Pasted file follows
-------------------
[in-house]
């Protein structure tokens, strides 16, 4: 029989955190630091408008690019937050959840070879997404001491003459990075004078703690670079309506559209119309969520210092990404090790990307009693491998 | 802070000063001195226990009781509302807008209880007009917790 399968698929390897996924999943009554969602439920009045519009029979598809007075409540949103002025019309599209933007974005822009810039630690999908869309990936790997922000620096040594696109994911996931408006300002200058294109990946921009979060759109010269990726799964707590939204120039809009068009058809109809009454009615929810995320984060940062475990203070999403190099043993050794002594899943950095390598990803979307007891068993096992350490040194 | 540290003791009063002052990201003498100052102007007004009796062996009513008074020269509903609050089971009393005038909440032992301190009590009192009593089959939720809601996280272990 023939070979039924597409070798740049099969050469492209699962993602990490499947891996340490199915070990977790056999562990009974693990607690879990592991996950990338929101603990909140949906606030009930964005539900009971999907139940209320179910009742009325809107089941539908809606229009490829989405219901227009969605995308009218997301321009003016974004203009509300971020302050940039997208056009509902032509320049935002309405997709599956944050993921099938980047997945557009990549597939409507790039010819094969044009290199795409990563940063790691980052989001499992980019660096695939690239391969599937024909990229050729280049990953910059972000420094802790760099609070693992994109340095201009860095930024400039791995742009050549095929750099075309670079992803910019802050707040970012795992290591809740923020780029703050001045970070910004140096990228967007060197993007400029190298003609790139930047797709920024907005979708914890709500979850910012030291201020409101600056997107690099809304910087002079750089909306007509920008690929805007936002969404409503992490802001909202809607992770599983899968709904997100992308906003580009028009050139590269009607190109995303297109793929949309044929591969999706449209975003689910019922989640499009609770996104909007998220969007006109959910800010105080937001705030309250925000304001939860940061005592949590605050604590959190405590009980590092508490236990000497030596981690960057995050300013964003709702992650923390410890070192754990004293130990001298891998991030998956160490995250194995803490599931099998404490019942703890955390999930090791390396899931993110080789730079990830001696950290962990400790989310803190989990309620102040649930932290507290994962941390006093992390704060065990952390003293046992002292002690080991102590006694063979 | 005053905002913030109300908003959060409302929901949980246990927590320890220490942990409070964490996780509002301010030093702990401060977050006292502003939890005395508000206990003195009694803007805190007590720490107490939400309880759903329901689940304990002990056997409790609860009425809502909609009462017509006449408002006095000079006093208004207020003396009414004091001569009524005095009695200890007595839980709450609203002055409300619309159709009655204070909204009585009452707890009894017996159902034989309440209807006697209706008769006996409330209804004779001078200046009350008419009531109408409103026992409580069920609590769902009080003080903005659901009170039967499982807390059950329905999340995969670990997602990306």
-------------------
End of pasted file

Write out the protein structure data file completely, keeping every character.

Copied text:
[in-house]
């Protein structure tokens, strides 16, 4: 029989955190630091408008690019937050959840070879997404001491003459990075004078703690670079309506559209119309969520210092990404090790990307009693491998 | 802070000063001195226990009781509302807008209880007009917790 399968698929390897996924999943009554969602439920009045519009029979598809007075409540949103002025019309599209933007974005822009810039630690999908869309990936790997922000620096040594696109994911996931408006300002200058294109990946921009979060759109010269990726799964707590939204120039809009068009058809109809009454009615929810995320984060940062475990203070999403190099043993050794002594899943950095390598990803979307007891068993096992350490040194 | 540290003791009063002052990201003498100052102007007004009796062996009513008074020269509903609050089971009393005038909440032992301190009590009192009593089959939720809601996280272990 023939070979039924597409070798740049099969050469492209699962993602990490499947891996340490199915070990977790056999562990009974693990607690879990592991996950990338929101603990909140949906606030009930964005539900009971999907139940209320179910009742009325809107089941539908809606229009490829989405219901227009969605995308009218997301321009003016974004203009509300971020302050940039997208056009509902032509320049935002309405997709599956944050993921099938980047997945557009990549597939409507790039010819094969044009290199795409990563940063790691980052989001499992980019660096695939690239391969599937024909990229050729280049990953910059972000420094802790760099609070693992994109340095201009860095930024400039791995742009050549095929750099075309670079992803910019802050707040970012795992290591809740923020780029703050001045970070910004140096990228967007060197993007400029190298003609790139930047797709920024907005979708914890709500979850910012030291201020409101600056997107690099809304910087002079750089909306007509920008690929805007936002969404409503992490802001909202809607992770599983899968709904997100992308906003580009028009050139590269009607190109995303297109793929949309044929591969999706449209975003689910019922989640499009609770996104909007998220969007006109959910800010105080937001705030309250925000304001939860940061005592949590605050604590959190405590009980590092508490236990000497030596981690960057995050300013964003709702992650923390410890070192754990004293130990001298891998991030998956160490995250194995803490599931099998404490019942703890955390999930090791390396899931993110080789730079990830001696950290962990400790989310803190989990309620102040649930932290507290994962941390006093992390704060065990952390003293046992002292002690080991102590006694063979 | 005053905002913030109300908003959060409302929901949980246990927590320890220490942990409070964490996780509002301010030093702990401060977050006292502003939890005395508000206990003195009694803007805190007590720490107490939400309880759903329901689940304990002990056997409790609860009425809502909609009462017509006449408002006095000079006093208004207020003396009414004091001569009524005095009695200890007595839980709450609203002055409300619309159709009655204070909204009585009452707890009894017996159902034989309440209807006697209706008769006996409330209804004779001078200046009350008419009531109408409103026992409580069920609590769902009080003080903005659901009170039967499982807390059950329905999340995969670990997602990306």